Dr. George Sledge Jr., a professor of oncology at Indiana University School of Medicine in Indianapolis, echoes Weitzel's sentiments.
"The psychological effects on a teenager of finding they might develop a life-altering disease, or predisposition for a disease, can be devastating," he says. "Teenagers, as any parent can tell you, are wired differently than adults, and are simply not sufficiently mature to handle it."
Although testing positive for the altered genes is daunting for even the most mature of women, discovering that you are carrying the mutated BRCA1 or BRCA2 gene at age 40 leaves you with a list of viable treatment options that just aren't available for young girls. While older women can undergo a lumpectomy or a bilateral mastectomy, the only thing a young girl can do is sit and wait.
"As I see it, the main reason to not go testing in minors relates to the lack of modifiable lifestyle changes that are known to work," says Dr. Lisa Carey, medical director of the University of North Carolina Breast Center, adding, "There's nothing for them to do about it."
Many other doctors share Carey's opinion, believing there is no benefit to testing minors for adult-onset diseases.
"We can't do anything of benefit for a 15-year-old, therapeutically," notes Sledge. "Ordering a test that doesn't allow you to do affect outcome, borders on the cruel and irresponsible."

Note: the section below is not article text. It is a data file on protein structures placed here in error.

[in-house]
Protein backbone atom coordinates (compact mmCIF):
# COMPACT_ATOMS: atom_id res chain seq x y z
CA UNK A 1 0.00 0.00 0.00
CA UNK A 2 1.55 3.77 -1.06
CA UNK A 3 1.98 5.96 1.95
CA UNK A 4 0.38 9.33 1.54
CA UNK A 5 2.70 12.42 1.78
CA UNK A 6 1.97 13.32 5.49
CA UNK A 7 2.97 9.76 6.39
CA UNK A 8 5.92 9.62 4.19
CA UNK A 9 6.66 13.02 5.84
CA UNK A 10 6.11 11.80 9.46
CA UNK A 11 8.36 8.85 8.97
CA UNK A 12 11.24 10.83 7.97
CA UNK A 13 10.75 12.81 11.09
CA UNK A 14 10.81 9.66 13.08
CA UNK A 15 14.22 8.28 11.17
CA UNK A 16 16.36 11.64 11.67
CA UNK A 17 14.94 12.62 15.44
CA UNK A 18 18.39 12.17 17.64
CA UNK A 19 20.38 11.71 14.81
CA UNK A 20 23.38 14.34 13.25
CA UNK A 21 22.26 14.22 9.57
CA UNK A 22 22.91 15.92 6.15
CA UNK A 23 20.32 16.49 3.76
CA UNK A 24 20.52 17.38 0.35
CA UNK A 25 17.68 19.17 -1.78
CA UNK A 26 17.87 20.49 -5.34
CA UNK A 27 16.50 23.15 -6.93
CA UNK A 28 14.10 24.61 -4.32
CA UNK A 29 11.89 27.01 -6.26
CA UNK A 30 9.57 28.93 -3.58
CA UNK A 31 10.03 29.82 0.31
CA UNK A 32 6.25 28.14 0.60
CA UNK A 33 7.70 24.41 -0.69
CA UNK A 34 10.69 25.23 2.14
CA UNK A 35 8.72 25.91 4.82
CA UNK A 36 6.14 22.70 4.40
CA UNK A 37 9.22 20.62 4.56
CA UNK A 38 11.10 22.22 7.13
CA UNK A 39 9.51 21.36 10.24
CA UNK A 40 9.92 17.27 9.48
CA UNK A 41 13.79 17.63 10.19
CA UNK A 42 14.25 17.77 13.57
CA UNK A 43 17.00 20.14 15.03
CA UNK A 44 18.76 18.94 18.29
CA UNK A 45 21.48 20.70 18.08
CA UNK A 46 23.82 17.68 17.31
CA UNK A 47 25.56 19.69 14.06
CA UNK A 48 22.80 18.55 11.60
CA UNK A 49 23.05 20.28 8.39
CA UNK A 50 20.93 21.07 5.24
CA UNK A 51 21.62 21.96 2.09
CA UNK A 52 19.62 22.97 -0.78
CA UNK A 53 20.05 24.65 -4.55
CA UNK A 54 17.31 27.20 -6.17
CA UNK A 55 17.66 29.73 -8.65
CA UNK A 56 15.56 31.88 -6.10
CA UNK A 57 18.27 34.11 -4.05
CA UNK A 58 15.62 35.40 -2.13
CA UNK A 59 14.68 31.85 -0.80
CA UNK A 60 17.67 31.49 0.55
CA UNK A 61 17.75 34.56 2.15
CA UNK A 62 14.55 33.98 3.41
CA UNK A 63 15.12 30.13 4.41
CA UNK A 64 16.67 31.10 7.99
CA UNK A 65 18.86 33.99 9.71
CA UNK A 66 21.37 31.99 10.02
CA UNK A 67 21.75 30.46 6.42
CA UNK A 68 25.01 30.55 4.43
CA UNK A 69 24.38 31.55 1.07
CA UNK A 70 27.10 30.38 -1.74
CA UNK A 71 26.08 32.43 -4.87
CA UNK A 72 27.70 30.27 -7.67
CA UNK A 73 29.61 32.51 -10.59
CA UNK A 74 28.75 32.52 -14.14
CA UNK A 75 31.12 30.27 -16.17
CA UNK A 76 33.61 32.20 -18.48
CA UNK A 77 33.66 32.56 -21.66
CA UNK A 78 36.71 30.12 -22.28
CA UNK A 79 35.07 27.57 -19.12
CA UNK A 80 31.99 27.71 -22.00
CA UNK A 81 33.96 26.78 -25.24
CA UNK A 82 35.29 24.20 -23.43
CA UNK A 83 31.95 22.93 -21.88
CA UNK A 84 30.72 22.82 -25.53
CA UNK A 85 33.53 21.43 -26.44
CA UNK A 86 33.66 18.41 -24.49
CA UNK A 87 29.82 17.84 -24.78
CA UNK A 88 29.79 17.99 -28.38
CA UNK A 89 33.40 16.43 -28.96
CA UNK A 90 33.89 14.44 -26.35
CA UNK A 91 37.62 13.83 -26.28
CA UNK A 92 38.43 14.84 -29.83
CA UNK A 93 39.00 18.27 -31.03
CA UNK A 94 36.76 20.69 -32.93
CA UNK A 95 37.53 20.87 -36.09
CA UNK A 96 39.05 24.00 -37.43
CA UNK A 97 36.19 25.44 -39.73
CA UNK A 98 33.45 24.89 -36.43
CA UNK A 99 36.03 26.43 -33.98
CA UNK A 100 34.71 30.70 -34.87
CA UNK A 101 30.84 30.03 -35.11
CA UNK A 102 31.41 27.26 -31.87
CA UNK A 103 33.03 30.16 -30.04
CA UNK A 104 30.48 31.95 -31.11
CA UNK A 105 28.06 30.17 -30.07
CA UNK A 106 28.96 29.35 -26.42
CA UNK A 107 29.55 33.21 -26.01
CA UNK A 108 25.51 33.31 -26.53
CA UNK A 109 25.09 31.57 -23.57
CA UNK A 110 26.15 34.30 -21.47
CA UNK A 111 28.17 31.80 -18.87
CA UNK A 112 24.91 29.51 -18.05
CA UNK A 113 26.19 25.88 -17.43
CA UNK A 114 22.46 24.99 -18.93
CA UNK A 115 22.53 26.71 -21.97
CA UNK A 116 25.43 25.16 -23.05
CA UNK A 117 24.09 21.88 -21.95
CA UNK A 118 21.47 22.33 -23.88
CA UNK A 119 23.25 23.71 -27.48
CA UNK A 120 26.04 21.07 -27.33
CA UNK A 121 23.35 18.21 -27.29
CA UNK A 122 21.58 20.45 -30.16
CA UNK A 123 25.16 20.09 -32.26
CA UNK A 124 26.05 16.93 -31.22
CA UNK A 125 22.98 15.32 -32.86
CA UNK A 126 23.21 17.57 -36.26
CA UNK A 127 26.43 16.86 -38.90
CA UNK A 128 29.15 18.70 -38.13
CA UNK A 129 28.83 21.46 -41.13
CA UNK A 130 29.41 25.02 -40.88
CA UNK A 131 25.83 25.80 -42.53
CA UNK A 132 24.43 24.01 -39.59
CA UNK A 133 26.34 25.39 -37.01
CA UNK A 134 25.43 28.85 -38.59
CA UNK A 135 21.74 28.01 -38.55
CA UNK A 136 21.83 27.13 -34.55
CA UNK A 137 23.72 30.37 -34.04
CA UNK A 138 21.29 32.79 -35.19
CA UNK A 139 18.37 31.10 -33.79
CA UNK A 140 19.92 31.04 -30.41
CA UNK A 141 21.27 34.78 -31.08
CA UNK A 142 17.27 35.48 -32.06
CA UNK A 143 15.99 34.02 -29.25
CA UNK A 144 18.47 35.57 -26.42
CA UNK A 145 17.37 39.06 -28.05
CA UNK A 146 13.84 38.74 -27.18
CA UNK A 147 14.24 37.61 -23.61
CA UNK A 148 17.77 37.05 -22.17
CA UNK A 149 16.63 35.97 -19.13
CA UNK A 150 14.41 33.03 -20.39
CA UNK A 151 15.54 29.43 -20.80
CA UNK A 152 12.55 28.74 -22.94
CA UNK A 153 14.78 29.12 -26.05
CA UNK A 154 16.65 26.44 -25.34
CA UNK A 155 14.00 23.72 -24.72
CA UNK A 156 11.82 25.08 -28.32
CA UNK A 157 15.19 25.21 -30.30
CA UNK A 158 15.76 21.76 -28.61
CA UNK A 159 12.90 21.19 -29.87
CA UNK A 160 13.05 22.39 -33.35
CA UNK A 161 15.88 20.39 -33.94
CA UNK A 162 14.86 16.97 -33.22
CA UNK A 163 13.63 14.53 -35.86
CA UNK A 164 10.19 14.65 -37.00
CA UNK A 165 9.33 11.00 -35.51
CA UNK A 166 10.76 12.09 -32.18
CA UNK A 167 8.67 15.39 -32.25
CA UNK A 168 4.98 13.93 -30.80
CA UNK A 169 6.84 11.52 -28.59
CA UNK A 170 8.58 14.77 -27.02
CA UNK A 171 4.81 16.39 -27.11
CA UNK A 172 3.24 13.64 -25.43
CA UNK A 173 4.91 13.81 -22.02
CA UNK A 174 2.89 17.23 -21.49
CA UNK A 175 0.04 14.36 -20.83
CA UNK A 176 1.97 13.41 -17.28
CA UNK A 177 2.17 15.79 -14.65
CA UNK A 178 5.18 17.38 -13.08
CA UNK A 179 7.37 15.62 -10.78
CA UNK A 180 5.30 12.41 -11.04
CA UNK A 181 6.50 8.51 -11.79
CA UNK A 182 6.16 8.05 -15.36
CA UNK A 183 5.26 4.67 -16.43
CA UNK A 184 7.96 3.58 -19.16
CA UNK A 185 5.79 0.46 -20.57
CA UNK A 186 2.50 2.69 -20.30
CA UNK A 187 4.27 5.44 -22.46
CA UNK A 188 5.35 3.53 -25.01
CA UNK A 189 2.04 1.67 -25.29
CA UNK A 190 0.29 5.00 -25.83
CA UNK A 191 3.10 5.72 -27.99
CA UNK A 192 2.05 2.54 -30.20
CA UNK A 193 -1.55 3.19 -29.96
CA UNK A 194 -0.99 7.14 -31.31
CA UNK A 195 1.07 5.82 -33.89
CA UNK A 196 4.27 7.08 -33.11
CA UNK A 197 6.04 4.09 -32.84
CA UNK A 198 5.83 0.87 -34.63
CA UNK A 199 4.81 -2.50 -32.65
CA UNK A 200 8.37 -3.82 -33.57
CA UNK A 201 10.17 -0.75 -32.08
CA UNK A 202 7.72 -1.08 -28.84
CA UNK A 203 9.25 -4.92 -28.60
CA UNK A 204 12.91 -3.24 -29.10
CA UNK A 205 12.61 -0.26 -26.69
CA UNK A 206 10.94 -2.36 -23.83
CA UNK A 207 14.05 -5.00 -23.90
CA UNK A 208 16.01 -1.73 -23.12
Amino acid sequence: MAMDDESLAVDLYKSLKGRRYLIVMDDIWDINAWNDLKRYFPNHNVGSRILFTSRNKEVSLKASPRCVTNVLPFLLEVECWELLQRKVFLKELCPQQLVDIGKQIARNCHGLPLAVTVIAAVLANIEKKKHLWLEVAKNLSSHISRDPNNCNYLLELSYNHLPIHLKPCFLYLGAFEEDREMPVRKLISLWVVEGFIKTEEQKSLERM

With this in mind, many might conclude that ignorance truly is bliss when it comes to breast cancer tests on the young.
But Scarlett disagrees. She says she receives much criticism from people for having her daughter tested at such a young age, but feels that "sticking your head in the sand" is the sharper end of a double-edged sword.
"The bottom line is, knowledge is power, and if you have this information, you can do things throughout the years," she says. "It's absolutely heartbreaking. It's a burden in my heart that I have chosen to bear because someday, it will benefit her that I know about this."
For Davidson, however, not knowing is the only option at this point in her and her daughter's life.
"I could get her tested and find out she has the gene and then worry for six, seven, eight years, and then find out that medicine has advanced and I worried for nothing," she says.
For more information about hereditary breast cancer, visit the Facing Our Risk of Cancer Empowered (FORCE) Web site.